Laboratory diagnosis of PRRS

Clinical signs (See above) with supportive gross lesions and history often suggest PRRS, especially in acute outbreaks. Characteristic microscopic lesions in lungs and several other tissues (figure 2) are also suggestive of PRRSV infection but not pathognomonic. Any tentative clinical diagnosis then should be confirmed by detection of PRRSV (i.e., infectious virus, viral antigens and/or viral genomic material) in affected pigs using laboratory methods in conjunction with typical lesions. Immunohistochemistry is commonly used on formalin-fixed tissues to demonstrate the presence of viral antigen within lesions although PCR has been a main laboratory method to demonstrate the presence of PRRSV in a variety of clinical specimens. Serology provides indirect evidence of PRRSV infection or exposure but does not determine if there is actual disease caused by the virus. Paired serum sampling with 2- to 3-week interval can be useful to determine if PRRSV infection was implicated in clinical problem. A series of blood samples from various stages of production may be useful to determine the age of pigs most commonly infected with PRRSV within a herd.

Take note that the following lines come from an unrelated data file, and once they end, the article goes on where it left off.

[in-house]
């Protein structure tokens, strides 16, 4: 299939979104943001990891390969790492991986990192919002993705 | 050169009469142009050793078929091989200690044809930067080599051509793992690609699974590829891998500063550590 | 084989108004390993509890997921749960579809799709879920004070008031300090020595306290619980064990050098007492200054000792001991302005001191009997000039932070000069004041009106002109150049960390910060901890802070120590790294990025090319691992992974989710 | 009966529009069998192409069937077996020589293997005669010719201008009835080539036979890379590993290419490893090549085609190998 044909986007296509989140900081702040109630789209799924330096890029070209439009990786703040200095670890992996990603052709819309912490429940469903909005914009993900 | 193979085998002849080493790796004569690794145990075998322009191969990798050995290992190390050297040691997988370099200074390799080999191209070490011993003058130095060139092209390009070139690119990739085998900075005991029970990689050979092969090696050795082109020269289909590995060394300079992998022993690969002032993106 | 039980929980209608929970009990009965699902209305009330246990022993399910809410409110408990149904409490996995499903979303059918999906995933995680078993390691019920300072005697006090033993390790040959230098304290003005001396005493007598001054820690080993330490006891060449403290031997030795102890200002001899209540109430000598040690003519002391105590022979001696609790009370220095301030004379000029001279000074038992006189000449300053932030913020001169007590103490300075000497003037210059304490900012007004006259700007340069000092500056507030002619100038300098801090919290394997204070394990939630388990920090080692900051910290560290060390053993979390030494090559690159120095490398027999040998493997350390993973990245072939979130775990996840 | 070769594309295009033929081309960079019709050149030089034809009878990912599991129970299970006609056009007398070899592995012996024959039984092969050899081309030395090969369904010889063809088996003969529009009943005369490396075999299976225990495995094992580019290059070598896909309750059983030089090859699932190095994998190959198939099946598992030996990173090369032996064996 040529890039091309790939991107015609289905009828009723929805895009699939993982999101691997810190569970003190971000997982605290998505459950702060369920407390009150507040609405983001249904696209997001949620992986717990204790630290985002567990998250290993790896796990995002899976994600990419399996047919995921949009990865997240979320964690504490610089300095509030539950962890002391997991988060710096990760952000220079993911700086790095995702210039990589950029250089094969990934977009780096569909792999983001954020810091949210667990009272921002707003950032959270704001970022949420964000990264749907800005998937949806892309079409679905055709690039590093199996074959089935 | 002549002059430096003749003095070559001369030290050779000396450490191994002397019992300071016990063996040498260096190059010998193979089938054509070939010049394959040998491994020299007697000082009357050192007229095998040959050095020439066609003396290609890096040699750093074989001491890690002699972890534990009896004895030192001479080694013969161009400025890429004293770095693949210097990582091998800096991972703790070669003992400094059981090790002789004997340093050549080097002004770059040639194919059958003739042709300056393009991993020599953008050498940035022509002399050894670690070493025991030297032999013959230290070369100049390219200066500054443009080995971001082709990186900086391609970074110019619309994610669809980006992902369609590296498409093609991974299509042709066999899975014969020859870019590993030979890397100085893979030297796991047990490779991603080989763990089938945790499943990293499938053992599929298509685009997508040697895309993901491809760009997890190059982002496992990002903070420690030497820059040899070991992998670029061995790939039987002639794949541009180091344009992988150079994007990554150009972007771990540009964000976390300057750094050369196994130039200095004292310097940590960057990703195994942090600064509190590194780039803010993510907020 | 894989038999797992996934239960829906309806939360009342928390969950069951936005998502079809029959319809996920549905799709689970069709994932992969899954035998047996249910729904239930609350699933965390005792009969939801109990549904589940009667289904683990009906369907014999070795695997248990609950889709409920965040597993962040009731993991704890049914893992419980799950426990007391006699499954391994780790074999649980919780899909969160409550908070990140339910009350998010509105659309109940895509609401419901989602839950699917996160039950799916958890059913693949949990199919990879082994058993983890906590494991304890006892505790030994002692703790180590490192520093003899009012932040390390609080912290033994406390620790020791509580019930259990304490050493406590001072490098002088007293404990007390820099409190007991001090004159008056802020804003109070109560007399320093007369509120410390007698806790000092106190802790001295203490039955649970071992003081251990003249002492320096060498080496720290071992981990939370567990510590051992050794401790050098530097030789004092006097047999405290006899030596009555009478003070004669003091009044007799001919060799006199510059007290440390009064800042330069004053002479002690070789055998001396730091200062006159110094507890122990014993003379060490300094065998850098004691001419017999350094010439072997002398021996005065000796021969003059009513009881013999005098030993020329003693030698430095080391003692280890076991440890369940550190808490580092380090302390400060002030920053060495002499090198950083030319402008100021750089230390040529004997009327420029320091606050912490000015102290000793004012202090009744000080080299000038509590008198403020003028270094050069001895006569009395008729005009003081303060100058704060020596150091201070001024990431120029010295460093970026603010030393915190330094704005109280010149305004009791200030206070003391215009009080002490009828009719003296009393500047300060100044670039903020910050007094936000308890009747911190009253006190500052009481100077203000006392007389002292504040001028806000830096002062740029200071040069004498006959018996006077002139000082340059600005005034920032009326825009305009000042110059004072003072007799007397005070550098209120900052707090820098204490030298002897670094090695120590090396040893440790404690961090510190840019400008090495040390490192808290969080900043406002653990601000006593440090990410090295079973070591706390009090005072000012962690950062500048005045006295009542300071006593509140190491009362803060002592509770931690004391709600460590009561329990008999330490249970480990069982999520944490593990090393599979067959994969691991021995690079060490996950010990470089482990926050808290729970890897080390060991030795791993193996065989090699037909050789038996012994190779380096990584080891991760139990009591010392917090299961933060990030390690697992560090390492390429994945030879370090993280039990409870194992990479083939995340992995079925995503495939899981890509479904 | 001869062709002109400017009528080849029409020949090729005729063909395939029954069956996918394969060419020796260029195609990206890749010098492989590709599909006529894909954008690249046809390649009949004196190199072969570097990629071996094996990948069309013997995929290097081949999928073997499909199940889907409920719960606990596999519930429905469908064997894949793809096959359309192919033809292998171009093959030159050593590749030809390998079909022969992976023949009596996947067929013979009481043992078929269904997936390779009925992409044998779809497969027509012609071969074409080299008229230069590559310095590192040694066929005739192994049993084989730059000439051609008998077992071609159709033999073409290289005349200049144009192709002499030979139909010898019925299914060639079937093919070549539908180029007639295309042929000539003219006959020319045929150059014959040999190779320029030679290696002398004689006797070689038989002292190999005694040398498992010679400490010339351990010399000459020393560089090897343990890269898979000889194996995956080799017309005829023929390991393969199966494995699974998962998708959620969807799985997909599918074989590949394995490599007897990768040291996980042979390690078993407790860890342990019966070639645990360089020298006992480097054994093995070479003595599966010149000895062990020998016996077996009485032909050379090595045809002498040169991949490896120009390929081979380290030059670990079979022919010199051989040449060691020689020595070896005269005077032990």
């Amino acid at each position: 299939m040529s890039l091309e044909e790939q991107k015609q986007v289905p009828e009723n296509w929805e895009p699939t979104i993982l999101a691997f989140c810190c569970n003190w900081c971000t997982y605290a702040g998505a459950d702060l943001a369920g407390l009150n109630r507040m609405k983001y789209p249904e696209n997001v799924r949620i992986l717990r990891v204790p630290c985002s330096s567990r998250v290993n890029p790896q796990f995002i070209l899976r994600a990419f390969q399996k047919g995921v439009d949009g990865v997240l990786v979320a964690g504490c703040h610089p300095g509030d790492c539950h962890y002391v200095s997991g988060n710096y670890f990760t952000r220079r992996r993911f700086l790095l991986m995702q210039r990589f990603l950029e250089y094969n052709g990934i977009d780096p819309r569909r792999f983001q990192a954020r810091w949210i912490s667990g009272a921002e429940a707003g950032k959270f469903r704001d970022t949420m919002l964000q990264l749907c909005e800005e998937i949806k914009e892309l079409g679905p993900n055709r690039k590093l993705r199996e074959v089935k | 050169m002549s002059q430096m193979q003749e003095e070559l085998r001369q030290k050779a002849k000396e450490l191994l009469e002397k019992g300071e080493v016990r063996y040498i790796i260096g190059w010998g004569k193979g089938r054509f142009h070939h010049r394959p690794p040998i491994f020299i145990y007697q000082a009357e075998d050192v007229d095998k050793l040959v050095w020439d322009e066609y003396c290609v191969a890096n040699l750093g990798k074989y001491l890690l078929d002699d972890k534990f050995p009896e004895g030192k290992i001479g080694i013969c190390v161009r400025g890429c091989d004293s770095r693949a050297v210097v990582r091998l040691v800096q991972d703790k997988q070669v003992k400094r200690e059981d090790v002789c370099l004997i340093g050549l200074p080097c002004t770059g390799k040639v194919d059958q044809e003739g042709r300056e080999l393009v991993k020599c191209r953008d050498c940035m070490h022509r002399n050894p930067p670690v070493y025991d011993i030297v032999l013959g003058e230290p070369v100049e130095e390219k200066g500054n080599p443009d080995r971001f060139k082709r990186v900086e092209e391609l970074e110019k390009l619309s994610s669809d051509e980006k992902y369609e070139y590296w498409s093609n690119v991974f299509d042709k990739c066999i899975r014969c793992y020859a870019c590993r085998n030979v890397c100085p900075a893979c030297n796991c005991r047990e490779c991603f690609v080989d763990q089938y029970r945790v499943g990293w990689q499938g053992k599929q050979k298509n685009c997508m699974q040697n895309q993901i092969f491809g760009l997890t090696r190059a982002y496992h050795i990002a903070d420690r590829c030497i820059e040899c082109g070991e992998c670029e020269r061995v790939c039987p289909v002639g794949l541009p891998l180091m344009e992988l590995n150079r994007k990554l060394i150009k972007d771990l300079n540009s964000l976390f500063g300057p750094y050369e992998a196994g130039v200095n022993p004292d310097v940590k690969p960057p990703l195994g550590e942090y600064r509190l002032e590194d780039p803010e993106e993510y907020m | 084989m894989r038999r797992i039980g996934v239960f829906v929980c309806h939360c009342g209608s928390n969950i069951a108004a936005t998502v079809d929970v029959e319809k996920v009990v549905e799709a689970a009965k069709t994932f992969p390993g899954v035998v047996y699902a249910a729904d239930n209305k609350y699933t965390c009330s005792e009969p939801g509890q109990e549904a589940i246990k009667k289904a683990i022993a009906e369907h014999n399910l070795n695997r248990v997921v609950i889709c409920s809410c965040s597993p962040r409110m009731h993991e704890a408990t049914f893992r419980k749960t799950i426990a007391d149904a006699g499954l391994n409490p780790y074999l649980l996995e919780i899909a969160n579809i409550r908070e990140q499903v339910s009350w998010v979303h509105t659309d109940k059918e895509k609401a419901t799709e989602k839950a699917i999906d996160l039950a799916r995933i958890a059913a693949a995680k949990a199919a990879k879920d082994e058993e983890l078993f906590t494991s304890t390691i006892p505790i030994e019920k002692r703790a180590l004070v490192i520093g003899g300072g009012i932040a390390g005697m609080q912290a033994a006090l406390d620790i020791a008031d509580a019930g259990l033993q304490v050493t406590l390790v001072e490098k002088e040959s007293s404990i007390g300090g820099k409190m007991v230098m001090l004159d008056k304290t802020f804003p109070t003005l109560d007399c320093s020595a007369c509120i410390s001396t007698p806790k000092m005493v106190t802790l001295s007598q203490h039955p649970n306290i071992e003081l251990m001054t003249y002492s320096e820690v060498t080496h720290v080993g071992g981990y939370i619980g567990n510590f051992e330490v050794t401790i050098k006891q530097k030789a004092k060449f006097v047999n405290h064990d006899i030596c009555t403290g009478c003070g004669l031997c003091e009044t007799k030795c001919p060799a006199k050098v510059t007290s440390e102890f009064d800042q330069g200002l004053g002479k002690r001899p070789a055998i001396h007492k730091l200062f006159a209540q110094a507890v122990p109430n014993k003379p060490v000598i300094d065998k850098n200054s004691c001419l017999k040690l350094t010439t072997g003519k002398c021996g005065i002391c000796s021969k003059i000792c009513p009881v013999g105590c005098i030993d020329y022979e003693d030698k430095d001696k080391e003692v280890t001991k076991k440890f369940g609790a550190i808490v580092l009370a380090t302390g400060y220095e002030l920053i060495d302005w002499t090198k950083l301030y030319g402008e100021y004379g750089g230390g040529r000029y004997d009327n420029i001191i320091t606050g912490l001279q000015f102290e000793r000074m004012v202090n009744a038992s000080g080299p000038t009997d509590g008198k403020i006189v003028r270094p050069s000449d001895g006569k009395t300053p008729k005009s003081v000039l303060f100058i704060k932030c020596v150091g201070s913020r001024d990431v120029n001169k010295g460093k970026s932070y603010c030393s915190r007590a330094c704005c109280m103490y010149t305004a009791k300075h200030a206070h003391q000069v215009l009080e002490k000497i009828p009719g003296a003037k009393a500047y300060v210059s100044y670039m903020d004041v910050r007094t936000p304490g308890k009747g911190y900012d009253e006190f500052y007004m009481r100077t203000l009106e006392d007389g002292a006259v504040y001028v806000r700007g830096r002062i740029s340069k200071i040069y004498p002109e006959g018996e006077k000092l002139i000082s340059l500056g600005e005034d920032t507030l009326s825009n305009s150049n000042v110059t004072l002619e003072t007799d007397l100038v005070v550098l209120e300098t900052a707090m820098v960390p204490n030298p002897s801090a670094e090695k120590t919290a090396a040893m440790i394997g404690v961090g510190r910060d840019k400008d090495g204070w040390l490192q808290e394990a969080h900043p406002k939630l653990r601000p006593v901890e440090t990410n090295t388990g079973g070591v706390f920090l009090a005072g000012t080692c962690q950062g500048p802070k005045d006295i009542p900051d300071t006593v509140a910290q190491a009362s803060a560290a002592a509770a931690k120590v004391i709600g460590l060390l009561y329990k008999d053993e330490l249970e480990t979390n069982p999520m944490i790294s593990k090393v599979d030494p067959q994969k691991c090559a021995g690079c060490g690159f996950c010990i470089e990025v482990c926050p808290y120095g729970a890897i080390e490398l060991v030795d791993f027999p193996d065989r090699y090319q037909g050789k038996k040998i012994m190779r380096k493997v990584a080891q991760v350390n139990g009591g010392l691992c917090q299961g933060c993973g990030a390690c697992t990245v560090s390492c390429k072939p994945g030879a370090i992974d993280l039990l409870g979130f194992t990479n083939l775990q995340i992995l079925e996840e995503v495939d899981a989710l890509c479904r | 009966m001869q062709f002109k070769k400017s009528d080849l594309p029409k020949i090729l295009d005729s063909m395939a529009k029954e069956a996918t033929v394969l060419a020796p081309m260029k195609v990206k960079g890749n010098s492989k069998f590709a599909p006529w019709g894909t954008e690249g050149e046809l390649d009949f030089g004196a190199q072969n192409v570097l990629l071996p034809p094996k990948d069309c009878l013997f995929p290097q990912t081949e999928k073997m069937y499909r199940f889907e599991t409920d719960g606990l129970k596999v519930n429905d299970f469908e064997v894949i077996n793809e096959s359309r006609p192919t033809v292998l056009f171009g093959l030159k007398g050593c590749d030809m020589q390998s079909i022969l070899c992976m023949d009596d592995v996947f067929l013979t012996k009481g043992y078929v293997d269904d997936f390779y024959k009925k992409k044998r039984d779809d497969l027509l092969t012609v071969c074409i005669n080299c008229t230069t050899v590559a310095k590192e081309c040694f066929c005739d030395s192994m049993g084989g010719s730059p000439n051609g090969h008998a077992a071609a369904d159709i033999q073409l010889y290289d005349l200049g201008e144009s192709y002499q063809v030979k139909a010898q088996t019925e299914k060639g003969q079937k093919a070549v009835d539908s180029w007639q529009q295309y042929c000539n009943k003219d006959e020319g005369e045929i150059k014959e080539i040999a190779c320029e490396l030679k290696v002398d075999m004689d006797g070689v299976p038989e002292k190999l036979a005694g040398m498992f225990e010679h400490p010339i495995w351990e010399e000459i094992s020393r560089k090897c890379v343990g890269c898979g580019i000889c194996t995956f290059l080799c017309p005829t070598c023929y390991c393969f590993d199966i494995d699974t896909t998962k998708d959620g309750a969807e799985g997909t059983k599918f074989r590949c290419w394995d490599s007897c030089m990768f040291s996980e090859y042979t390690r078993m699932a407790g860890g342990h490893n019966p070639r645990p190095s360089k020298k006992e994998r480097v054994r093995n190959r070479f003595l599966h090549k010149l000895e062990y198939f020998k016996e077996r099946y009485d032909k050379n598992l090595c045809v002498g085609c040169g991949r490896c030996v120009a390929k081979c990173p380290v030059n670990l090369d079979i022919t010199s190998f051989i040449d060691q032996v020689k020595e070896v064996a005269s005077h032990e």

Figure 1. Gross lung lesion

Figure 1. Gross appearance of lung severely affected by PRRSV. The lung is swollen, mottled and tan color.
(Photo Courtesy: Dr. Greg Stevenson at Iowa State University)

The interstitial pneumonic lesion is a most common finding in respiratory disease by PRRSV infection but varies from multifocal to lobular to diffuse in distribution. Grossly, lungs from affected pigs appear mottled and tan but are highly variable in extent (Figure 1). Lymph nodes are generally swollen, tan and edematous or cystic. Microscopically, nonsuppurative interstitial pneumonia is a prominent lesion (Figure 2). In addition, mild nonsuppurative encephalitis, myocarditis and/or rhinitis can be observed in affected pigs. Endometritis, myometritis and placental lesions have been reported in sows with acute PRRSV infection. Most aborted fetuses and stillborn pigs with uncomplicated PRRS generally have no discernable lesions. If present, the following lesions have been reported:

  1. Umbilical cord arteritis and hemorrhage
  2. Patchy distribution of slightly firm lungs (interstitial pneumonia)
  3. Enlargement of lymph nodes
  4. Hemorrhages in the skin
  5. Edema of the eyelids, periorbital tissue, colonic mesentery and various body cavities
  6. Dehydration with prominence of the vertebral column

Figure 2. Microscopic lung lesion